Trapanese pesto is a delicious and embracing sauce made of almonds, tomato pulp, and basil. It makes a very scrumptious pasta dish with a few ingredients that will remind you of Sicily. It is super easy, so let’s try it.
Traditional recipes are always highly debated topics here in Italy. Personal opinions differ greatly: “I make mine like that,” or “Mine is the most genuine recipe,” or“ Noooo, you can’t do that way; listen to me; this is my grandma’s recipe!”
I could go on for hours and hours describing a thousand methods to prepare the same recipe. Italians might argue about the ingredients, the method, and the right kitchen tools. Blender or mortar, for instance? Mortar? Which mortar is better, a wooden or a marble one? The arguments never seem to end.
Of course, in Italy, food is a matter of importance; no slip-ups are allowed. The truth is that the recipes are recorded, but the result may vary according to the cook and the place. Tasty? Yes, definitely, but the technique can make the difference and a few slight corrections of the authentic recipe may result in a completely different yet personal dish. But then, who cares? What matters most is that we satisfy our senses. Nothing else matters.
So let’s talk about almonds, delicious tomato pulp, and fresh basil. Can just three simple ingredients make a truly amazing specialty? Yes, they can!
What goes into pesto alla Trapanese?
First of all, it must taste of garlic, and it must be red. So add tomatoes at the end of the preparation along with fresh basil, which imparts freshness and a Mediterranean flavor. Almonds make the texture compact and creamy because it should not be as runny as an ordinary tomato sauce.
What you need to make a delicious pesto alla Trapanese
- A mortar or a food processor: every respectable pesto sauce must be prepared in a mortar, preferably a wooden one, according to the people from Trapani. However, if you are really short on time, you can use a food processor. In this case, pulse at low speed not to oxidize the ingredients.
- Garlic: it makes the pesto unique with its very, very strong taste (it is the same as the Genoese version). You should count from a half to 1 clove per serving. If you hate garlic, you may skip it, but it won’t be an authentic pesto. Of course, people from Trapani won’t agree with you. There must be a reason why this recipe is called “garlic sauce” in the Sicilian language.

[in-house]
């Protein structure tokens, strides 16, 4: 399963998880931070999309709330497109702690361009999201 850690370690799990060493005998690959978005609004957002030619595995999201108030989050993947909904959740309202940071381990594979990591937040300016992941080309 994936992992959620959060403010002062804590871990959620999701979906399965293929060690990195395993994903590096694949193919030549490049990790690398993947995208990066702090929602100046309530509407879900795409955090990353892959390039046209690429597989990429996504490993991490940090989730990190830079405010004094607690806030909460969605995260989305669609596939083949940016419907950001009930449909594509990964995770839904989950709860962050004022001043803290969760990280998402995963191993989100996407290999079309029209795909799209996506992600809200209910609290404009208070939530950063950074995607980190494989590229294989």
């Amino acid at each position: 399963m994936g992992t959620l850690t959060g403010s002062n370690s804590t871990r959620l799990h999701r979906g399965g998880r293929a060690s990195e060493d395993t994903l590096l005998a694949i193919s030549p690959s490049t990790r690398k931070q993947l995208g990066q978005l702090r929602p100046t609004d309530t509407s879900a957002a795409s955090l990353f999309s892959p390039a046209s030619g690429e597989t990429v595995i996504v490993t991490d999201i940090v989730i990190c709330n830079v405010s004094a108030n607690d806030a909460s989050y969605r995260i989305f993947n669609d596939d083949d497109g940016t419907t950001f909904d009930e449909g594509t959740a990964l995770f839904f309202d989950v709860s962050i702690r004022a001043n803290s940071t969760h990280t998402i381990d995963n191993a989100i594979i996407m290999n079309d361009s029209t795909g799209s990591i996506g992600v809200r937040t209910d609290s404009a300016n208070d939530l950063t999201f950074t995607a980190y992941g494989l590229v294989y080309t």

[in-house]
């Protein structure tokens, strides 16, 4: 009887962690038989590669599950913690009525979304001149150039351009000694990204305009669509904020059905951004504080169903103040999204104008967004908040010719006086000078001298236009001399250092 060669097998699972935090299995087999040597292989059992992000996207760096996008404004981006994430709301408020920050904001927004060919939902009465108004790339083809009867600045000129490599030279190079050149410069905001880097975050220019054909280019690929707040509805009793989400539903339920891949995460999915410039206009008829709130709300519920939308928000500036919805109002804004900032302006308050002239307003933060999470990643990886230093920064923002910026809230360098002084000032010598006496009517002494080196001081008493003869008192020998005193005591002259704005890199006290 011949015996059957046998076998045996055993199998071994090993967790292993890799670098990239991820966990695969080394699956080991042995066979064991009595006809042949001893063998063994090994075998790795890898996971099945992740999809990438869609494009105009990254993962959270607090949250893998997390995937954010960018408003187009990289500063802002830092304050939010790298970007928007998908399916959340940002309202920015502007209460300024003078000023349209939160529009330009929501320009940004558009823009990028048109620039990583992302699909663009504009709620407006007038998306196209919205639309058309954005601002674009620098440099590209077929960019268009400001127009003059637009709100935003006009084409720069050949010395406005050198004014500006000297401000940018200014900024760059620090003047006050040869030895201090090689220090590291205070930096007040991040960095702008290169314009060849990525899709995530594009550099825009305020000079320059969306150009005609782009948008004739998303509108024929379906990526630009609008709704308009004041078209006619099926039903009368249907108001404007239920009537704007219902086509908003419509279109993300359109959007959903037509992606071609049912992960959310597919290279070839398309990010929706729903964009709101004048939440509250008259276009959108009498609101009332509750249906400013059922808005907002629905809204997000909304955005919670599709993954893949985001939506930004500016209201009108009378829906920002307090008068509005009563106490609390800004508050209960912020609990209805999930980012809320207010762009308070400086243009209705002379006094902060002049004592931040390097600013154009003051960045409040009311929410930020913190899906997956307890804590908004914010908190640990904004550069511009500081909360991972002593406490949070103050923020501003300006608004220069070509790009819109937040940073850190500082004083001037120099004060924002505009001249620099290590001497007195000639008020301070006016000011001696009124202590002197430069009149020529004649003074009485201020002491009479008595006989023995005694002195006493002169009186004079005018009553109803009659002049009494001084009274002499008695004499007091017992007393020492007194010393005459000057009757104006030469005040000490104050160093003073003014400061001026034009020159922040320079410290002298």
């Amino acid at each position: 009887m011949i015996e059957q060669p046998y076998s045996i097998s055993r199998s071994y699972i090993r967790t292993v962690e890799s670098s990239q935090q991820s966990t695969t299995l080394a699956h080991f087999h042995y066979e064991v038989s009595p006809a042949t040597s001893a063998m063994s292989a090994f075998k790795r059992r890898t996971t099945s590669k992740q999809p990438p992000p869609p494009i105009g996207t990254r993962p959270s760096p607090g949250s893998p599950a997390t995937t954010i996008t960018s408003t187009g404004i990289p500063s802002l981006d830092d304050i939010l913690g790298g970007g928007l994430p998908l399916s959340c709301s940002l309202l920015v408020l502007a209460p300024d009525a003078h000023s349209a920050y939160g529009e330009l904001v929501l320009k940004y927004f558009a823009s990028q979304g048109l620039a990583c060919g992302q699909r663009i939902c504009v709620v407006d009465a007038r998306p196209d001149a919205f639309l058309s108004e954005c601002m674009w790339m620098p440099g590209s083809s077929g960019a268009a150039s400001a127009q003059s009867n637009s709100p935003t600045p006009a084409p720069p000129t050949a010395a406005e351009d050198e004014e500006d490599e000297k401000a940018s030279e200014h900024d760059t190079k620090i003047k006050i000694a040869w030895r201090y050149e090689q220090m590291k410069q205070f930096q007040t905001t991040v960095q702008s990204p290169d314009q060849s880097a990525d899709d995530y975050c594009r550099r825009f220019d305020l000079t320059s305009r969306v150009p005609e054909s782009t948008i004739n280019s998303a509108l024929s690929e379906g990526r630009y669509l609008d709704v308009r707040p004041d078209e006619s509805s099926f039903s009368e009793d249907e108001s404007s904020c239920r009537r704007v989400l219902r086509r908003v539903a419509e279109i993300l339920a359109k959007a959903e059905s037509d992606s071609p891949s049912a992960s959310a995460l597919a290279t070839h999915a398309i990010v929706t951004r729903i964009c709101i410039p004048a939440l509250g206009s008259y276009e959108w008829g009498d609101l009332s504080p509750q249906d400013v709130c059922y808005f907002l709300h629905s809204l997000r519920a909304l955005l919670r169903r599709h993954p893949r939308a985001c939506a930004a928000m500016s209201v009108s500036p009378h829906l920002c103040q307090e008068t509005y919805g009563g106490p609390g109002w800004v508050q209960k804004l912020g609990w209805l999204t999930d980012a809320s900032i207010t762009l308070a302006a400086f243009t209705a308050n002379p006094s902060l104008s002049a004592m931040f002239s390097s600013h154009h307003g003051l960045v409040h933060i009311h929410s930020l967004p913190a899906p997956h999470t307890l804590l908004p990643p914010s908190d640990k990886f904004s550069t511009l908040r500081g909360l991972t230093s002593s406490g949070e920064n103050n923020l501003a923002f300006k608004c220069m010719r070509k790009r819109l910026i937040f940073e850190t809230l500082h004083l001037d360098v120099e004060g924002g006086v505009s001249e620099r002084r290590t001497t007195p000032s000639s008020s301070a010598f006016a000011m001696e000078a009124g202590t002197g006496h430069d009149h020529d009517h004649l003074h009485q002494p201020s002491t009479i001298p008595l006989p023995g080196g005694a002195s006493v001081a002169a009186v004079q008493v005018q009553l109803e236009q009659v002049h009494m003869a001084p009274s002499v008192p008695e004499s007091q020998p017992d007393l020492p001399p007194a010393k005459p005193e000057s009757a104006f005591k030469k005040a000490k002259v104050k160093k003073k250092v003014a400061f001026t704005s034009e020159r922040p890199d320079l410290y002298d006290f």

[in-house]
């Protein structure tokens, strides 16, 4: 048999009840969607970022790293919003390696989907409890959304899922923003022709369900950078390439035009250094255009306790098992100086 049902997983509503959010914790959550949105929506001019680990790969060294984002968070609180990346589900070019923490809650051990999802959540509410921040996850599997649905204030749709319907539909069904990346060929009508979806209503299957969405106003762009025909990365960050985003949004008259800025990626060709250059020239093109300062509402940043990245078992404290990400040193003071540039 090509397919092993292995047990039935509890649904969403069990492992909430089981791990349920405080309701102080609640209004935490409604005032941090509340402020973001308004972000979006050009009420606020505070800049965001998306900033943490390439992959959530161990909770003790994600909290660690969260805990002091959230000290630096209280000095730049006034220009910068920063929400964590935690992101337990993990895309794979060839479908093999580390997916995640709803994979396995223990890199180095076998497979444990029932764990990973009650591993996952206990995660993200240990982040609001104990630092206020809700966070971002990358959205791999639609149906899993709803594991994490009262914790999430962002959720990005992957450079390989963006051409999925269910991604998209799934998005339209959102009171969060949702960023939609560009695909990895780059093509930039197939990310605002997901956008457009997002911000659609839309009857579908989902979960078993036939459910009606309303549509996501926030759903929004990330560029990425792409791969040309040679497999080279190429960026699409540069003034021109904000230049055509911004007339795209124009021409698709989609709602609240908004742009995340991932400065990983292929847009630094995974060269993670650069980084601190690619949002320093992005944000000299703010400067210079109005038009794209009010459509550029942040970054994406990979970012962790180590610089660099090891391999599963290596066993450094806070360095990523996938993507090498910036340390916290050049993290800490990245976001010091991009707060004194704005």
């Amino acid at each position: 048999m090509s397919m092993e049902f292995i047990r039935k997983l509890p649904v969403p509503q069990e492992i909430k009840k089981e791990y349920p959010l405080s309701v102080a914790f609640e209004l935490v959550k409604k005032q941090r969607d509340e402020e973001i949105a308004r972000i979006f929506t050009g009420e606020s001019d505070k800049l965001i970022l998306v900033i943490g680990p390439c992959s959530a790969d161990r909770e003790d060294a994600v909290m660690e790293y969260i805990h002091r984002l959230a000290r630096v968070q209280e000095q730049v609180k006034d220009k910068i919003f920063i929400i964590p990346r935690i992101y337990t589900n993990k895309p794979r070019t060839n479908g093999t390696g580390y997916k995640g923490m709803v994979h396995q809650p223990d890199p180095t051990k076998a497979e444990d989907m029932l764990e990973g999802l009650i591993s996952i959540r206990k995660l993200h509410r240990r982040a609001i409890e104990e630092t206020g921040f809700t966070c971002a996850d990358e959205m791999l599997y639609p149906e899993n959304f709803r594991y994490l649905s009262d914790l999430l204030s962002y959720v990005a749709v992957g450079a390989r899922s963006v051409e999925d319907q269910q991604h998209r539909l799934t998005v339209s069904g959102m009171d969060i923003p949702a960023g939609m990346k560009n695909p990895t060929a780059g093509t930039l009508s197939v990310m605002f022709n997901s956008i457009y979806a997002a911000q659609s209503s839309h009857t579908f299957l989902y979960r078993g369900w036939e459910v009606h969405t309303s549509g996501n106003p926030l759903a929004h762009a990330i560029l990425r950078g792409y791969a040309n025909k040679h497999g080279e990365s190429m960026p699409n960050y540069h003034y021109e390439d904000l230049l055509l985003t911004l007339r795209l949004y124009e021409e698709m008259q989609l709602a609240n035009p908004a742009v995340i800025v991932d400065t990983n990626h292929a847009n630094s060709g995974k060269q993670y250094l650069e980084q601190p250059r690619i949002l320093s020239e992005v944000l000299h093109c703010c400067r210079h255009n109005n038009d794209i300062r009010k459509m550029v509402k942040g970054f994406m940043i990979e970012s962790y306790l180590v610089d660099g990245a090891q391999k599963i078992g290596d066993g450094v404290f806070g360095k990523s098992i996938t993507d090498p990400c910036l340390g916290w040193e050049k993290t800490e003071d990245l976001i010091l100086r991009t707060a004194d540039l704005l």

- Tomato pulp: I use peeled plum tomatoes, which are most common. Bring a pot full of water to a simmer; in the meanwhile, wash the tomatoes in cold running water and then put them in the simmering water for 2-3 minutes. Drain and let the tomatoes cool down completely before peeling and discarding the seeds;
- Basil: use very fresh basil; otherwise, it will impart a strong, sour taste. If you can, grow it yourself. Why not keep a vase of basil on the windowsill in your kitchen?
- Coarse salt is put at the bottom of the mortar to prevent the garlic, the almonds, and the basil from escaping from the mortar;
- Freshly grated pecorino cheese: the finishing touch which imparts flavor and makes the dish a true pleasure!
- 1 pound of pasta to your taste, either short or long (454g)
- 1 cup of extra fresh basil
- 2-4 cloves of garlic
- 1 cup of peeled almonds
- ½ cup tomato pulp (the less sour, the better)
- ¼ cup + 2 tbsp of extra virgin olive oil
- Coarse salt
- Pecorino cheese, grated
- In a food processor or in the mortar, blend or smash the garlic and almonds with 3 tablespoons of oil and a pinch of coarse salt until you have a smooth paste;
- Rinse and pat the basil dry; add it to the almond paste;
- Add the tomatoes and three more tablespoons of oil;
- Pulse at low speed until you have a well-blended sauce. Pour in abundant (3-4 tbsp about) extra virgin olive oil and let sit;
- Cook the pasta in plenty of salt water according to the package instructions;
- Pour the pasta into a serving bowl; add the pesto and toss well until it has evenly coated the pasta;
- Generously sprinkle with freshly grated pecorino cheese;
- Serve hot or cold.
A few variations
Apart from the use of garlic (skipping it is against the law for genuine Sicilian people), some recipes want pine-nuts, raisins, and coarse pieces of tuna.
Very tempting, isn’t’ it?
Apart from the use of garlic (skipping it is against the rules for Sicilians), some recipes call for pine nuts, raisins, and coarse pieces of tuna. It’s very tempting to try new ingredients.
How pesto alla Trapanese can be kept?
You can freeze pesto alla Trapanese into single-serve containers; defrost the sauce at room temperature before using it. Pesto keeps fresh up to 2-3 days in an airtight container in the fridge covered with a layer of oil or up to a few months in the freezer.